On the social side of things, I think the best event was the Avalonstar bowling extravaganza. Not being a bowler, I almost didn’t go. I’m glad I did. Our team scraped through to the second round, and was then paired up with one of the stronger teams. We thought we’d be out for sure, but ended up putting on a really strong show, bowling a respectable 786. This was actually one of the higher scores in the second round and we would have gone through on points. However it was actually a knock-out round and when the average score was take, we lost by a paltry 2 points. Despite being robbed entry into the final, we had a great time, and will no doubt field a team next year.
Due to the number of Brits over this year, Clearleft, @media America and Boagworld decided to throw a party, entitled The Great British Booze-up. This turned out to be a fantastic idea as the party rocked. The venue was great, the food was amazing, and the free bar lasted most f the event. One of the most successful aspects of the party was the music volume. Unlike most events where you had to scream to be heard, people could actually talk to each other, promoting a very social event. The event was busy but not packed, and all the right people were there. Even the Yahoo! crowed showed up despite hosting their own party at the same time. The event was a huge success and we all look forward to running the event again next year. This time with less light beer and more pork scratchings.
Anyway, that’s it for another year. I’m heading to San Francisco for a weeks holiday before the IA Summit and Web Design World.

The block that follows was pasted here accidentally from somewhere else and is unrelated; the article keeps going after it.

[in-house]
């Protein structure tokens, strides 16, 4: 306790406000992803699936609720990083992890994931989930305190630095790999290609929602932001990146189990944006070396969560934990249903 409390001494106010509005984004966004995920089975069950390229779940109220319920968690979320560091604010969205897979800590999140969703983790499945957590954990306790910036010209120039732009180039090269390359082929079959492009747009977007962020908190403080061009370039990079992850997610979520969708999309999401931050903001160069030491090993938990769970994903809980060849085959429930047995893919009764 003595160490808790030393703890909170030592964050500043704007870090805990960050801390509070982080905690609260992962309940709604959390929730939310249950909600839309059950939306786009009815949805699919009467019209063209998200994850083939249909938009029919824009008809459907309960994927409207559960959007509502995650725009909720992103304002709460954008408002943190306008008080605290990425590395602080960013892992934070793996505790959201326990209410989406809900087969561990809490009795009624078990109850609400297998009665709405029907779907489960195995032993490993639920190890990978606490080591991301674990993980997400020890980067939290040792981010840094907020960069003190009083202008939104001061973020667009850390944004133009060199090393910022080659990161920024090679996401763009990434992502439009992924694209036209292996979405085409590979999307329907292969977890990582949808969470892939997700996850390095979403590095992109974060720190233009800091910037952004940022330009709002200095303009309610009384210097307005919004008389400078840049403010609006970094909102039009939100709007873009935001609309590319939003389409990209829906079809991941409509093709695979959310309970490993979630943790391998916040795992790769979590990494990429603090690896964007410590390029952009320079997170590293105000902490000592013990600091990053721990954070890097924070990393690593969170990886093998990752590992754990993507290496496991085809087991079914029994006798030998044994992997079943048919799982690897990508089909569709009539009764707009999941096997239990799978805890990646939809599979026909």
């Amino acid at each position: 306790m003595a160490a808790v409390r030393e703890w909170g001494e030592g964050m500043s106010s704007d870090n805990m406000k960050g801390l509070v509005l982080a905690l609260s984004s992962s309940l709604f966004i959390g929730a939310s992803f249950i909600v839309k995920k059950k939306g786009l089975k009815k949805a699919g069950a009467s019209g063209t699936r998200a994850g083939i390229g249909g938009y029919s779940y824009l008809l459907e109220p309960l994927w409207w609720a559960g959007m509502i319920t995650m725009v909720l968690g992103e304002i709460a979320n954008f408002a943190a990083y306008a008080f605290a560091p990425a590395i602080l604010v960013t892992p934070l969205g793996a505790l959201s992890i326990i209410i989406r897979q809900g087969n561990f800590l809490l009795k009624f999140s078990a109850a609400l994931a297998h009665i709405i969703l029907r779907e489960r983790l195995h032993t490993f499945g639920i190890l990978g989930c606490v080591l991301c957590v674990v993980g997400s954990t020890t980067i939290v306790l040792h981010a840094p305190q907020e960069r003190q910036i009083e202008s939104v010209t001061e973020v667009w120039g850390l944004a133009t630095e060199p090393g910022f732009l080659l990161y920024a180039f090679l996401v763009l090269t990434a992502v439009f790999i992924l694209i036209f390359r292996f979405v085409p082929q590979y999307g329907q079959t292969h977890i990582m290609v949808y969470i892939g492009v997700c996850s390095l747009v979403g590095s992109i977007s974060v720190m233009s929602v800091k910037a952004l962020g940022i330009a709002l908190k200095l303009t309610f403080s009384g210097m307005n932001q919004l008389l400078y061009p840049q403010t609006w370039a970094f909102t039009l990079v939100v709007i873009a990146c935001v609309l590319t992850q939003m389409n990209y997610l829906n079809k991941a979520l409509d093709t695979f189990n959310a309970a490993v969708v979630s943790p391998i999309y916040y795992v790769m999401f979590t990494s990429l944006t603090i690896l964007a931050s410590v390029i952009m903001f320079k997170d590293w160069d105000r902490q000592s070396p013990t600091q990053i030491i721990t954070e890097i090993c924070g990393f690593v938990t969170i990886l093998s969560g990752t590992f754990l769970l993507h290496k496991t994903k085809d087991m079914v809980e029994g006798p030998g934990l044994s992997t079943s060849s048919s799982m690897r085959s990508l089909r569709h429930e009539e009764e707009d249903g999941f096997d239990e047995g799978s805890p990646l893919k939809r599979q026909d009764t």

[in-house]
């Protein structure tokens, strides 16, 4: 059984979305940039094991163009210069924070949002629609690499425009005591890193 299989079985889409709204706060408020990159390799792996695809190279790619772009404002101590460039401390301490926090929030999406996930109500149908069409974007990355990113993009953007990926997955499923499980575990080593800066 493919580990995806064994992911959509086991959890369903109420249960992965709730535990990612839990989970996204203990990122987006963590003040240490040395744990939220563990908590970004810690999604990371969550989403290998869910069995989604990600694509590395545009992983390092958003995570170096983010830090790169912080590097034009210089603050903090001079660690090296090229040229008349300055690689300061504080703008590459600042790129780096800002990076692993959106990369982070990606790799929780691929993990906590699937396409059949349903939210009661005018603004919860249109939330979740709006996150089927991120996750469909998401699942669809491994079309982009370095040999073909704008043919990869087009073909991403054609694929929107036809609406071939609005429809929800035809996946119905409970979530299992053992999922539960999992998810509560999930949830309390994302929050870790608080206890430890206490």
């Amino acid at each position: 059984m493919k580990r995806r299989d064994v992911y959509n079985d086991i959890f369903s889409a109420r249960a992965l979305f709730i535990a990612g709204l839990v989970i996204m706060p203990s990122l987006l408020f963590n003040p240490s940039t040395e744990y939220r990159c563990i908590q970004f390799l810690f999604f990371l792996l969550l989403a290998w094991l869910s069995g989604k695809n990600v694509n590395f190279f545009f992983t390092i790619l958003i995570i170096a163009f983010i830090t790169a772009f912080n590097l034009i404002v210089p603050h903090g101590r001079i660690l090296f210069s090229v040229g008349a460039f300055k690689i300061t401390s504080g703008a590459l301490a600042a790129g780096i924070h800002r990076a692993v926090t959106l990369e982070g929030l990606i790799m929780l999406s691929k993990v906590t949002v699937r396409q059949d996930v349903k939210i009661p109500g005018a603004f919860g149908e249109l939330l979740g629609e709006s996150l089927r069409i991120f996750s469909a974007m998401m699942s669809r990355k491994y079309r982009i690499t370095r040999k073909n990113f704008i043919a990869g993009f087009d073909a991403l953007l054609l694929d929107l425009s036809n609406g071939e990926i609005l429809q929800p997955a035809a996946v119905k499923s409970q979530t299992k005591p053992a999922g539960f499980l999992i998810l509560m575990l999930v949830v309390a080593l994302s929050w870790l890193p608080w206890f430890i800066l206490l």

How to Bluff Your Way in Web 2.0 | March 11, 2007
SXSW has been lots of fun so far, and it’s only the second day. It’s much, much bigger than previous years, although I say that every year. This year there are eight tracks spread across two levels of the convention centre, so the is a lot of running around between rooms and bumping into people on the fly. There are so many cool people here, fleeting conversations are the norm, and quality time is in short supply.
Jeremy and Myself did our talk yesterday morning. I always like doing talks on the first day as it gets things out of the way and frees up your time for the important job of drinking and socialising. Our talk this year was entitled “How to Bluff your Way in Web 2.0” and if you’ve seen any of our previous SXSW sessions, you’ll know that it was vaguely tongue-in-cheek. The talk went extremely well, and Jeremy had the crowd eating out of his hand. I’ll post a link to the mp3 when it comes on line in a few months, but in the meantime, feel free to download our slides.
Oh, and if you happen to be in Austin Monday evening, I hope to see you at The Great British Booze-up which starts at 7:30pm at the Lava Lounge on 7th Street, just round the corner from the Iron Cactus. There will be food, free drinks and great music, so hope to see you all there.
Veggie AustinVeggie Heaven in Austin | March 6, 2007
Any vegetarian, vegan or just plain healthy folks fancy checking out one of the many veggie restaurants in Austin during SXSW? Could be a nice alternative to all that Texas BBQ going around.